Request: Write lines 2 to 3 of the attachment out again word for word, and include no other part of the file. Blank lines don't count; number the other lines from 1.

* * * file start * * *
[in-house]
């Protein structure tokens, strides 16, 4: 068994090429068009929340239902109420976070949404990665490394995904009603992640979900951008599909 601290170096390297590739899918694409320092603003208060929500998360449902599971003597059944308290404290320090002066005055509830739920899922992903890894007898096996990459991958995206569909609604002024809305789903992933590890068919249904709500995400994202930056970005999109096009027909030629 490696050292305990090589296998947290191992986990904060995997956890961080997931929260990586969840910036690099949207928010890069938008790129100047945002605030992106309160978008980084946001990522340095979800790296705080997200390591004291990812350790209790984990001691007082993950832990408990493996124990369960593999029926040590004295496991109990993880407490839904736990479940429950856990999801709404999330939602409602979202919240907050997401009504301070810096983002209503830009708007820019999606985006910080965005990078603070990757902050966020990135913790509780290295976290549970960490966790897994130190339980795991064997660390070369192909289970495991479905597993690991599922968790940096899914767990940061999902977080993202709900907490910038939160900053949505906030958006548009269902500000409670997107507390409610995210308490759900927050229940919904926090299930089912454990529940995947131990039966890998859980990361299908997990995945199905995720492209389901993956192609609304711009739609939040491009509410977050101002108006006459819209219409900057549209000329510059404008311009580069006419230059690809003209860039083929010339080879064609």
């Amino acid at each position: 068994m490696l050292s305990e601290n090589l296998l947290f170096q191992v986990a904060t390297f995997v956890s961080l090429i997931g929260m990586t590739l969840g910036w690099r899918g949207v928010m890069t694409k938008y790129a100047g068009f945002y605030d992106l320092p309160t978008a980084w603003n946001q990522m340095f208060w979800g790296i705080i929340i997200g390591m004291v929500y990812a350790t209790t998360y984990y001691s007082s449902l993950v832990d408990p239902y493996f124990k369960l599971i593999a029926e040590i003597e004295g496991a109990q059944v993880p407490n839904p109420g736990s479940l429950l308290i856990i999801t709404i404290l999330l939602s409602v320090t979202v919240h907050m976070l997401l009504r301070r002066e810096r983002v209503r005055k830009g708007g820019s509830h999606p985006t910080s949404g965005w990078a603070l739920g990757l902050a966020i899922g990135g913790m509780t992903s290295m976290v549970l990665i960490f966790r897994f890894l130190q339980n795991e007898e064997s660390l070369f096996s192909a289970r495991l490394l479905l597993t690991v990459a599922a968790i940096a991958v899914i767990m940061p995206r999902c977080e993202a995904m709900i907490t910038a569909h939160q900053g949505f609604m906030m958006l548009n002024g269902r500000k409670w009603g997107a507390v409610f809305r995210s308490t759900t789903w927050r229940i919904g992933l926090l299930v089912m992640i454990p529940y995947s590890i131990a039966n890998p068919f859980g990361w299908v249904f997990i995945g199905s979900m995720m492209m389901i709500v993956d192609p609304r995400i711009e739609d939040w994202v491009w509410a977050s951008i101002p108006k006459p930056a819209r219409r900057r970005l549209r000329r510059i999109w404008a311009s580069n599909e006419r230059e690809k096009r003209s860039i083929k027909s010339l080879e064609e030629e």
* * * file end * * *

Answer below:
């Protein structure tokens, strides 16, 4: 068994090429068009929340239902109420976070949404990665490394995904009603992640979900951008599909 601290170096390297590739899918694409320092603003208060929500998360449902599971003597059944308290404290320090002066005055509830739920899922992903890894007898096996990459991958995206569909609604002024809305789903992933590890068919249904709500995400994202930056970005999109096009027909030629 490696050292305990090589296998947290191992986990904060995997956890961080997931929260990586969840910036690099949207928010890069938008790129100047945002605030992106309160978008980084946001990522340095979800790296705080997200390591004291990812350790209790984990001691007082993950832990408990493996124990369960593999029926040590004295496991109990993880407490839904736990479940429950856990999801709404999330939602409602979202919240907050997401009504301070810096983002209503830009708007820019999606985006910080965005990078603070990757902050966020990135913790509780290295976290549970960490966790897994130190339980795991064997660390070369192909289970495991479905597993690991599922968790940096899914767990940061999902977080993202709900907490910038939160900053949505906030958006548009269902500000409670997107507390409610995210308490759900927050229940919904926090299930089912454990529940995947131990039966890998859980990361299908997990995945199905995720492209389901993956192609609304711009739609939040491009509410977050101002108006006459819209219409900057549209000329510059404008311009580069006419230059690809003209860039083929010339080879064609």
């Amino acid at each position: 068994m490696l050292s305990e601290n090589l296998l947290f170096q191992v986990a904060t390297f995997v956890s961080l090429i997931g929260m990586t590739l969840g910036w690099r899918g949207v928010m890069t694409k938008y790129a100047g068009f945002y605030d992106l320092p309160t978008a980084w603003n946001q990522m340095f208060w979800g790296i705080i929340i997200g390591m004291v929500y990812a350790t209790t998360y984990y001691s007082s449902l993950v832990d408990p239902y493996f124990k369960l599971i593999a029926e040590i003597e004295g496991a109990q059944v993880p407490n839904p109420g736990s479940l429950l308290i856990i999801t709404i404290l999330l939602s409602v320090t979202v919240h907050m976070l997401l009504r301070r002066e810096r983002v209503r005055k830009g708007g820019s509830h999606p985006t910080s949404g965005w990078a603070l739920g990757l902050a966020i899922g990135g913790m509780t992903s290295m976290v549970l990665i960490f966790r897994f890894l130190q339980n795991e007898e064997s660390l070369f096996s192909a289970r495991l490394l479905l597993t690991v990459a599922a968790i940096a991958v899914i767990m940061p995206r999902c977080e993202a995904m709900i907490t910038a569909h939160q900053g949505f609604m906030m958006l548009n002024g269902r500000k409670w009603g997107a507390v409610f809305r995210s308490t759900t789903w927050r229940i919904g992933l926090l299930v089912m992640i454990p529940y995947s590890i131990a039966n890998p068919f859980g990361w299908v249904f997990i995945g199905s979900m995720m492209m389901i709500v993956d192609p609304r995400i711009e739609d939040w994202v491009w509410a977050s951008i101002p108006k006459p930056a819209r219409r900057r970005l549209r000329r510059i999109w404008a311009s580069n599909e006419r230059e690809k096009r003209s860039i083929k027909s010339l080879e064609e030629e």